MLB career

Early years and Rookie of the Year

Sutcliffe's first full season in the majors was 1979.[1] He won 17 games for the Los Angeles Dodgers and was the first of four consecutive Rookies of the Year for the Dodgers from 1979–1982 (Steve Howe, Fernando Valenzuela, and Steve Sax were the others).[1][2] While Sutcliffe did not appear on the Dodgers' roster for their 1981 World Series championship run, he was awarded a World Series ring by the team.[3] The Dodgers traded Sutcliffe to the Cleveland Indians for Jorge Orta, a journeyman outfielder on December 9, 1981.[4]

Chicago Cubs

Sutcliffe won 31 games over the course of the next two seasons for Cleveland and led the American League in earned run average in 1982. In mid-1984, Cleveland traded a struggling Sutcliffe to the Chicago Cubs for Mel Hall and Joe Carter. Sutcliffe rebounded and won 16 games for the Cubs while losing only one, helping them to the division championship. On October 2, 1984, he started the first game of the NLCS against the San Diego Padres, giving up two hits and no runs, not only gaining the victory, but also hitting a home run in the third inning.[5] Five days later, Sutcliffe pitched the final game of the series at Jack Murphy Stadium, but posted the loss after giving up four runs in the seventh inning.[6]

Rick won the Cy Young Award with a unanimous vote, beating out Dwight Gooden and Bruce Sutter.[7] He also finished fourth in the league MVP voting. When he re-signed with the Cubs as a free agent the following year, his contract briefly made him the highest-paid pitcher in baseball.

Sutcliffe started the 1985 season strong, going 5-3 in his first eight starts, including two complete game shutouts. A hamstring pull on May 19, limited his starts for the year, followed by a series of arm injuries limited Sutcliffe's effectiveness over the next two seasons. In 1987, he bounced back to win 18 games and finished second in the league's Cy Young voting to Steve Bedrosian despite playing for a last-place Cubs team which also featured National League Most Valuable Player Andre Dawson. He also was presented 1987's Roberto Clemente Award, given annually to a Major League player who demonstrates sportsmanship and community involvement.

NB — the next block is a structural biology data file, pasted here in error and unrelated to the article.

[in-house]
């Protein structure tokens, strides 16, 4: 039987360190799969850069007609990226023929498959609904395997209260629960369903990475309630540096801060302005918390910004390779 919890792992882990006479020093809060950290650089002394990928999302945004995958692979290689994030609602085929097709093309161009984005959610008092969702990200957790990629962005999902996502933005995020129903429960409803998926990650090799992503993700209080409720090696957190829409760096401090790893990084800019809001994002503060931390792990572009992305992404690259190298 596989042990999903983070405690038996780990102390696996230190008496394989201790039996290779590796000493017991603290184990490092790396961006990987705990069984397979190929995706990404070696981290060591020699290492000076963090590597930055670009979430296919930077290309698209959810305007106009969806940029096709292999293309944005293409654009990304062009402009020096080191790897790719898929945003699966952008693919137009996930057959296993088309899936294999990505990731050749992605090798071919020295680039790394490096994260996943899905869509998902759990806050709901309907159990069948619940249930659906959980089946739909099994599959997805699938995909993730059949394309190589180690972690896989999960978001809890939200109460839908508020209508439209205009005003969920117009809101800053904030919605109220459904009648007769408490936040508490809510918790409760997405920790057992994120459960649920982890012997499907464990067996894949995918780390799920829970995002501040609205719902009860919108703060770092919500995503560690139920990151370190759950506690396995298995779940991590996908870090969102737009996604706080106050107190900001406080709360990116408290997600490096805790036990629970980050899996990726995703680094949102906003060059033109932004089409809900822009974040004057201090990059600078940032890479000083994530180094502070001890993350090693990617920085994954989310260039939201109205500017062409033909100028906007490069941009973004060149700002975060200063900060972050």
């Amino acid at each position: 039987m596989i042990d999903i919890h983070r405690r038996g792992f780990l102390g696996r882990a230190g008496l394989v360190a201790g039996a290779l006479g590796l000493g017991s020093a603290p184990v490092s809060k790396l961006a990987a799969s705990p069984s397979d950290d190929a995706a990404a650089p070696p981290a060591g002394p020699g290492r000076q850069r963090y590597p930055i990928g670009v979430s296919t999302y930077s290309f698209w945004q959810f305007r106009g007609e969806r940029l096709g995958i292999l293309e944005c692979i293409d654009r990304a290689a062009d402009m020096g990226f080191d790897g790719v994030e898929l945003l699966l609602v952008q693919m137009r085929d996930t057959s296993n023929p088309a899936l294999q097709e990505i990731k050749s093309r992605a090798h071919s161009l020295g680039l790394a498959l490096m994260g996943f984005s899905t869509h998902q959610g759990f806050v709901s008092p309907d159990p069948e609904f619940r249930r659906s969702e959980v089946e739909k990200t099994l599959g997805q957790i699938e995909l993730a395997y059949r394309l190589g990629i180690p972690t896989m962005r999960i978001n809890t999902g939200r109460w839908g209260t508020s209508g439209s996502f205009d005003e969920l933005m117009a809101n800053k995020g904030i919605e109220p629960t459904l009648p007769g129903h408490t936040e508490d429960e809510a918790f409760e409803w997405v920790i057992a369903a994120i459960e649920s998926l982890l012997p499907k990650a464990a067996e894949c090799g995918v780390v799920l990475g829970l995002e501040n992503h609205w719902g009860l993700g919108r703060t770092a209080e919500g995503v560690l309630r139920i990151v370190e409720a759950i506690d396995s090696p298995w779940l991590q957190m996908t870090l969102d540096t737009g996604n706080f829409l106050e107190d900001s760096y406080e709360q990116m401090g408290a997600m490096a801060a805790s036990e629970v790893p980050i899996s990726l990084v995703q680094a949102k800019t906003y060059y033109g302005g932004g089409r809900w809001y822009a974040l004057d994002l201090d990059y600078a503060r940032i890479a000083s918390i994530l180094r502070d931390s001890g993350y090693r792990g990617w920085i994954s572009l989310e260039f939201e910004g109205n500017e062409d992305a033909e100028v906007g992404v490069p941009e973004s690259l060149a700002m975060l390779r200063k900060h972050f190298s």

On July 29, 1988 in Philadelphia, Rick achieved one of baseball's rarest feats, especially for a pitcher, by stealing home plate during an 8-3 win over the Phillies, in which he also notched the victory. In 1989, Sutcliffe won 16 games and made his final All-Star appearance, where he was managed once again by Tommy Lasorda. He also helped the Cubs to another division title, but the Cubs lost to the San Francisco Giants in the playoffs.

Later years

Recurring arm injuries caused Sutcliffe to miss most of the 1990 and 1991 seasons and the Cubs did not offer him a contract for the next season. Signing with the Baltimore Orioles, Sutcliffe went 16–15 and 10–10 in 1992 and 1993, starting the first game at Oriole Park at Camden Yards. He ended his career with the St. Louis Cardinals in 1994, going 6-4 in an injury-plagued season. He retired with a career record of 171–139, with an ERA of 4.08. He holds the unique distinction of having won each of the following league awards, once each, and each in a different season: Rookie of the Year (1979), Cy Young Award (1984), ERA leader (1982), and wins leader (1987).

Broadcasting

After his retirement from baseball, Sutcliffe was the pitching coach for the Idaho Falls Chukars (the "Idaho Falls Padres" at the time) in 1996 and 1997. After his coaching stint in Idaho Falls, Sutcliffe became a color commentator for the San Diego Padres on Channel 4 San Diego (1998–2004), ESPN (1998–present) and DirecTV/MLB International (1997–2002 and since 2010), as well as a minor-league pitching coach in the San Diego Padres system for a couple of seasons. He also broadcasts the World Series and either the ALCS or NLCS for MLB International, where he is teamed with Gary Thorne. In previous years he has also appeared with Dave O'Brien.

On March 13, 2008, Sutcliffe was diagnosed with "curable and maintainable" colon cancer. He underwent chemotherapy and radiation treatments in his hometown of Kansas City during the spring of 2008 and returned to work with ESPN on May 21, 2008. He continues to maintain a positive attitude and credits this to his faith, family encouragement, friends and support from fans. He also is motivational speaker for Fellowship of Christian Athletes.

References

  1. ^ a b "Biography Rick Sutcliffe". The Baseball Page. Archived from the original on October 11, 2015. Retrieved October 7, 2015.
  2. ^ "Dodgers Steve Sax named top rookie". Times-News (Hendersonville, North Carolina). November 23, 1982.
  3. ^ https://www.si.com/vault/1984/09/03/620220/the-trade-that-made-the-cubs
  4. ^ Chris Jaffe (December 9, 2011). "30th anniversary: Dodgers trade Sutcliffe away". The Hardball Times.
  5. ^ Chicago Cubs 13, San Diego Padres 0, Retrosheet.org, Retrieved on June 6, 2007.
  6. ^ San Diego Padres 6, Chicago Cubs 3, Retrosheet.com ,Retrieved on June 6, 2007.
  7. ^ 1984 National League Cy Young, baseball-reference.com, Referenced on June 6, 2007.

See also

External links